Govt extends drought relief to Otago, Canterbury farmers

Drought conditions are now widespread in the South Island. Photo: ODT files
Drought conditions are now widespread in the South Island. Photo: ODT files
The government has extended support for farmers and growers struggling with drought conditions across more of the South Island.

A medium-scale adverse event has now been classified in Canterbury and Otago - after being declared in Nelson, Tasman and Marlborough last Thursday.

The announcement came with a $70,000 boost for the Rural Support Trusts in North, Mid, and South Canterbury and Otago to help them facilitate community and one-on-one support for affected farmers and growers.

Sheep and beef farmer Hugh Cameron runs more than 25,000 livestock at Otematata Station in the Waitaki Valley.

He said the area's probably the driest he's seen it since the 1980s.

"Very, very dry up where we are in the Waitaki Valley, perhaps not unprecedented, but certainly the last three weeks or so have started to bite with a lot of the rivers and creeks starting to drop away."

He said the area's only had about three or four millimetres of rainfall for quite some time, some thunderstorms, and last week's sprinkling of snow melt did not provide much relief.

While there was some irrigation available, it was compromised due to minimum flows on the river - which can impact the livestock, he said.

"In this sort of weather, and our sort of traditional high country system, the lambs struggle if they haven't got that green feed when they're weaned."

Cameron said the medium-scale adverse event classification would likely help struggling farmers.

"I'm sure it's not a bad idea, certainly travelling around some of the other areas in smaller properties that don't necessarily have the scope or whatever. Yeah, they'll be finding it pretty hard, I would think.

"If we were to get rain in the next month or so, then we'd be OK, but if we don't, things won't be that great going into winter."

Ministers unlock further supports

Agriculture Minister Todd McClay said the medium-scale adverse event classification will help those affected by the dry conditions by unlocking further supports, including tax relief, and enables the Ministry for Social Development to consider Rural Assistance Payments.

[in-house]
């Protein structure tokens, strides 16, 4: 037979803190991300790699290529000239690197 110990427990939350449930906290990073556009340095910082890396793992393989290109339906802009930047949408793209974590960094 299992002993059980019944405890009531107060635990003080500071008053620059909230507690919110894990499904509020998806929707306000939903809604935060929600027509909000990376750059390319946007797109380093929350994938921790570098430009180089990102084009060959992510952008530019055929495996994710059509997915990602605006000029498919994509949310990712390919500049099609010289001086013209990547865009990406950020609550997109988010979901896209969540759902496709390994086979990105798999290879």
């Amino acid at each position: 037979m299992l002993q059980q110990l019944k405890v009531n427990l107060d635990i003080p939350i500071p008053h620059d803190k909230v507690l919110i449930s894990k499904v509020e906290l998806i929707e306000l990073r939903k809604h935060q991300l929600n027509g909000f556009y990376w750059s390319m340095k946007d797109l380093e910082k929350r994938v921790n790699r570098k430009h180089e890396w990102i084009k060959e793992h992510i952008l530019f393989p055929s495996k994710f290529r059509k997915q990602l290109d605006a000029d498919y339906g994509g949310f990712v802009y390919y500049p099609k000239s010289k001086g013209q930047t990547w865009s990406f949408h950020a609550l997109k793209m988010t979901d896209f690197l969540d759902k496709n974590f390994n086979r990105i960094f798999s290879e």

"I have made this decision to unlock additional support for farmers and growers across the Canterbury and Otago regions as the intense dry spell persists and looks unlikely to improve in the short-term," McClay said.

"I met with farmers in South Marlborough earlier this week to see conditions on the ground first-hand. They told me the classification makes a difference."

It comes after Rural Communities Minister Mark Patterson announced $20,000 for the Rural Support Trust for the Top of the South last month after visiting the area.

Patterson said conditions have been challenging for farmers and growers.

"The dry conditions have affected some fodder crop yields and farmers have already been feeding out winter supplementary feed to livestock," he said.

"Rain over the weekend in parts of Canterbury and Otago failed to deliver any significant relief to parched soils.

"The Ministry for Primary Industries has been working with sector groups, regional bodies, and farmers to prepare for El Niño since its arrival last year, and continue to monitor the situation to determine where additional support is needed."

Farmers and growers who require support are encouraged to contact their local Rural Support Trust on 0800 787 254.